Instantly enamoured by and in love with the single Out of the Water from UK band Native Roses which was released a mere few days ago as a teaser for this their forthcoming EP, there was no holding back when the chance to fall within the arms of said release came immediately after. Released July 16th the Colours EP is a glorious continuation on the passion and emotion seeded by the single. Containing four songs which light up thoughts and senses like a burning sunset, the release leaves one immersed in a caress of melodies and harmonies brought by uplifting sounds borne of touching and incisive songwriting.
The Brighton based folk rock band, to find some kind of tag, formed out of the band Modern Fighting Vehicles. Initially Native Roses alongside James Knaggs, Jacob Stevens, Moses Bogarde, and Jessica Illsley, also contained Jasmine Bogarde the sister of Moses, now better known and successful as Birdy. As her career took off she left the band whilst as the new release shows Native Roses grew into something rather special themselves.
Released on Creek Records, the EP was created alongside former Roxy Music member Guy Fletcher and multi-platinum songwriter and Dire Straits founding member, John Illsley. More importantly it sets Native Roses as one of the most inspiring and imaginative bands to emerge recently, their charm and emotively striking sounds destined to captivate and mesmerise all hearts whatever their genre preferences.
The title track opens up the release with an ear stroking blend of lone guitar and male vocals which makes for an instantly absorbing start especially when female vocals paced by a velvet bass notes joins the affair. As the song spreads its embrace the band draws senses, emotions and heart into a vibrant blazing sun of inspiring melodies and harmonies fused with striking and perfectly textured sounds. As the track departs the urge to fall into its arms immediately again rather than delighting in the other songs is almost overwhelming, though by its end that is repeated on every one of the treasures with Colours.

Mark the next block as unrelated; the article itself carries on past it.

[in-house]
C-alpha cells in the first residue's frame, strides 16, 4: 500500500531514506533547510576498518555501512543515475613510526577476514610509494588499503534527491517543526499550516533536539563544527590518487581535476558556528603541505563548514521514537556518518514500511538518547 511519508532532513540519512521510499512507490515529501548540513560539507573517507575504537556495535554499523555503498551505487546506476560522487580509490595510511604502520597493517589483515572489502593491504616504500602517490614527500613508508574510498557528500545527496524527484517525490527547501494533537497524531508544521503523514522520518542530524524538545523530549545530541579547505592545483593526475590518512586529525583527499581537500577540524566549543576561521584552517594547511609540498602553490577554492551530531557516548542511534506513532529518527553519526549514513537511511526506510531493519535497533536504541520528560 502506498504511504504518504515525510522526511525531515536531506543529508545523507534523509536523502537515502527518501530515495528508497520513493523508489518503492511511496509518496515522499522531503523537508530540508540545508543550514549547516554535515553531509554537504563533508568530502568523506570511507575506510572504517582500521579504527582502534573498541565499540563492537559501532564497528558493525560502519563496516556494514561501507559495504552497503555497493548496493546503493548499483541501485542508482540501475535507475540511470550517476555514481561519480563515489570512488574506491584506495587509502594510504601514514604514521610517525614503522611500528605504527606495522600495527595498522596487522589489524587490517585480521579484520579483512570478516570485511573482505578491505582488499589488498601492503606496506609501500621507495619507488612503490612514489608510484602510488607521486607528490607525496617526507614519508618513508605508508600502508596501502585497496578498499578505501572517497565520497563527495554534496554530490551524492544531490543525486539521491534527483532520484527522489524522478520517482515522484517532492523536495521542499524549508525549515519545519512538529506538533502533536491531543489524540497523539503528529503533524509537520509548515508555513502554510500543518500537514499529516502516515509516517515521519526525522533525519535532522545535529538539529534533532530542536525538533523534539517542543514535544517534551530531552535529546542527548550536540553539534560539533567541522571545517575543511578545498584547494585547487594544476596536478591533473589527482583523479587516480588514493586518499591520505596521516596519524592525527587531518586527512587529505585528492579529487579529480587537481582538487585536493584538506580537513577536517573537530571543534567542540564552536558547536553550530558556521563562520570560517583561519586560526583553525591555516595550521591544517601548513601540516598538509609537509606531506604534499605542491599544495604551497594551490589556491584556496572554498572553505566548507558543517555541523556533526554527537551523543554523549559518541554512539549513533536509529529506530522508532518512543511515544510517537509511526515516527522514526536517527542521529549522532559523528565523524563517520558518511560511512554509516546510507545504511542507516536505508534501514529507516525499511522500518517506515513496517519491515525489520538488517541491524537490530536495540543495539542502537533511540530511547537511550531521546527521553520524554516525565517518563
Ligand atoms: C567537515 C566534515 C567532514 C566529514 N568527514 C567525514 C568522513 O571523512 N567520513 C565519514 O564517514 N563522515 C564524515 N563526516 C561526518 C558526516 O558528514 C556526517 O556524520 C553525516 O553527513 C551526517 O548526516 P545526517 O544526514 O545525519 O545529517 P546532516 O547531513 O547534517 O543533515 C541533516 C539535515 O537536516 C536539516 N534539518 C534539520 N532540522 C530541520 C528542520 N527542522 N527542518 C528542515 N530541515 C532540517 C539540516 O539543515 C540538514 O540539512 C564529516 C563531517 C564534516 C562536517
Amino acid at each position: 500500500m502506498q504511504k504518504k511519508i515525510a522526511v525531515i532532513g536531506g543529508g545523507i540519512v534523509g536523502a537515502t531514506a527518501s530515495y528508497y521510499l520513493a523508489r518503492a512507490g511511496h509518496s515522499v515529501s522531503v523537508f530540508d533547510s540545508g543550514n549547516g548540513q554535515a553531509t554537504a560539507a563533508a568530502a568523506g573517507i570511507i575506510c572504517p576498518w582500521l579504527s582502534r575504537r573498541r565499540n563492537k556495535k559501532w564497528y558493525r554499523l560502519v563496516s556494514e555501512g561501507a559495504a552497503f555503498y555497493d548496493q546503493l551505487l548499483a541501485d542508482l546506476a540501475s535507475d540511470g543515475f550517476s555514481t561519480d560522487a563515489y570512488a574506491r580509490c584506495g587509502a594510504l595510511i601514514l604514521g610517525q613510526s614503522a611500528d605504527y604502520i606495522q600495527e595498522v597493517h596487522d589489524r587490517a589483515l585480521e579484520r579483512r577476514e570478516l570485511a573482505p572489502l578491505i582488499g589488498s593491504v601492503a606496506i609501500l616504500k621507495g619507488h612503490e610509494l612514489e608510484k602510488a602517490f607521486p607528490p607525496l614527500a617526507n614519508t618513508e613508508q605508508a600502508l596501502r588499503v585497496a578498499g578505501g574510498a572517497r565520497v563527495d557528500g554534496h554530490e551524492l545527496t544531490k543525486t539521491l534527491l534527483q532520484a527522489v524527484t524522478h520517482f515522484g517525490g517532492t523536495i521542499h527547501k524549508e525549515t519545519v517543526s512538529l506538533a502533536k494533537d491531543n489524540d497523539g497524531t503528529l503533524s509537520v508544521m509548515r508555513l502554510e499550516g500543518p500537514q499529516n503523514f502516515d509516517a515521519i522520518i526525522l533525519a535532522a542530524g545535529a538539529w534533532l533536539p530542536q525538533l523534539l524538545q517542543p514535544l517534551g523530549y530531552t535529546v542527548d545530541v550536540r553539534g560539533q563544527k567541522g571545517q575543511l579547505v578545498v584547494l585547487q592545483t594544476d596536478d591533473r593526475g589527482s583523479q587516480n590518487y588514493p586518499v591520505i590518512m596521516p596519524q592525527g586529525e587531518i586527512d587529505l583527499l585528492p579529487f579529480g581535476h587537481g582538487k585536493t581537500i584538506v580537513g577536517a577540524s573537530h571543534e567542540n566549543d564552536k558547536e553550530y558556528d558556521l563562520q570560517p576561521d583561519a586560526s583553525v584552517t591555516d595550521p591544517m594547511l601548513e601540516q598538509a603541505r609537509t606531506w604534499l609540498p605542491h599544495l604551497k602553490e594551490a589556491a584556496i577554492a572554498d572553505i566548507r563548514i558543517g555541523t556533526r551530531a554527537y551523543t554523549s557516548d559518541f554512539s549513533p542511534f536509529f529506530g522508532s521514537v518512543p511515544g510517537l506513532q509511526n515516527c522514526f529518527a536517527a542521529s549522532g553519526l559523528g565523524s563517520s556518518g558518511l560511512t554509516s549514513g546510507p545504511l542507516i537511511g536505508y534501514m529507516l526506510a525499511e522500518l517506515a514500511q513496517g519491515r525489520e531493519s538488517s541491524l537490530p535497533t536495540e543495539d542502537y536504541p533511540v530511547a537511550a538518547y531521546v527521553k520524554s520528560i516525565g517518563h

As much as the other tracks are excellent the aforementioned single Out Of The Water still leaves the deepest pleasure and its presence within the EP only raises the already heated temperature to a dizzying height. In the single review we did of the song we compared it to a heated hybrid of Chris Isaak, Dennis Hopper Choppers, Mariachi El Bronx, and Arcade Fire and in hindsight that is still the most apt description. Like a walk through a Summers day in the West under a hypnotic eager sun the song is a weave of beauty in sound and voice. The dual male and female vocals leave one swooning in their majesty whilst the contagion of sultry and sublime sounds is nothing short of magnificence. By its end you easily find yourself wiping the beads of sun drawn perspiration from the brow having been pulled fully in to its world.
Jungle Moon Ballad brings a change in energy as well as showing the strong variety to the Native Roses sound and songwriting ability. It moves carefully through the senses in reflection and reserved passion reminding of the heart driven sixties epics from the likes of the Walker Brothers and Roy Orbison. Whether you call it folk, country, or Americana the song has a persistent pull upon the heart as its dawning emotion and resourceful caress leaves warm lingering fingerprints upon the senses.
The EP closes with Reconciler’s Hymn another deeply emotive song which is in no hurry to come to the boil, its initial air a brooding piece of creative grace. As it emerges from its shell the song without entering a riot throws over the ear an anthemic eagerness and irresistible urgency. As before vocally and musically the band are nothing less than stunning and skilled.
Native Roses is a mighty creature which it is impossible not to find deep affection for. Whether they will consume the hearts of all musical creeds time will tell but the Colours EP is one impressive way to start trying.
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